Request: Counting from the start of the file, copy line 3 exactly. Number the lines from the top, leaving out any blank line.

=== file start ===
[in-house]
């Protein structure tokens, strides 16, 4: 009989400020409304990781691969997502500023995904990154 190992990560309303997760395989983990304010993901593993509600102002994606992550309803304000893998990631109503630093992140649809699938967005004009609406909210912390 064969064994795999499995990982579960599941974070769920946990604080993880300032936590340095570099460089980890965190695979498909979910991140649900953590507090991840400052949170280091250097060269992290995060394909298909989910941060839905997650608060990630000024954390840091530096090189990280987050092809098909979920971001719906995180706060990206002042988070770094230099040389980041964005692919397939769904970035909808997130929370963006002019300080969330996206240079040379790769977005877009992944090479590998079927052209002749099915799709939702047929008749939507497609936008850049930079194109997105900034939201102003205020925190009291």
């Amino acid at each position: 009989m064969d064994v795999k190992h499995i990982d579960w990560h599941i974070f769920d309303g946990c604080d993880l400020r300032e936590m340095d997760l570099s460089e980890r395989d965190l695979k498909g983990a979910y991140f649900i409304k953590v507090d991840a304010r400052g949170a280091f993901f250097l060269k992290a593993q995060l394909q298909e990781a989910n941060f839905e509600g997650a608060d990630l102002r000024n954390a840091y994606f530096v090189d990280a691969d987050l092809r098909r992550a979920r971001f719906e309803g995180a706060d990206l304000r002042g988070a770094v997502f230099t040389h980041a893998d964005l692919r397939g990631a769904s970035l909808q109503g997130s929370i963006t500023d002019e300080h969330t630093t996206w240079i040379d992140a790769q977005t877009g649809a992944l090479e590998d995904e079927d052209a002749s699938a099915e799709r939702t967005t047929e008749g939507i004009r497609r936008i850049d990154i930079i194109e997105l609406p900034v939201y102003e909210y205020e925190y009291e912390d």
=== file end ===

């Amino acid at each position: 009989m064969d064994v795999k190992h499995i990982d579960w990560h599941i974070f769920d309303g946990c604080d993880l400020r300032e936590m340095d997760l570099s460089e980890r395989d965190l695979k498909g983990a979910y991140f649900i409304k953590v507090d991840a304010r400052g949170a280091f993901f250097l060269k992290a593993q995060l394909q298909e990781a989910n941060f839905e509600g997650a608060d990630l102002r000024n954390a840091y994606f530096v090189d990280a691969d987050l092809r098909r992550a979920r971001f719906e309803g995180a706060d990206l304000r002042g988070a770094v997502f230099t040389h980041a893998d964005l692919r397939g990631a769904s970035l909808q109503g997130s929370i963006t500023d002019e300080h969330t630093t996206w240079i040379d992140a790769q977005t877009g649809a992944l090479e590998d995904e079927d052209a002749s699938a099915e799709r939702t967005t047929e008749g939507i004009r497609r936008i850049d990154i930079i194109e997105l609406p900034v939201y102003e909210y205020e925190y009291e912390d």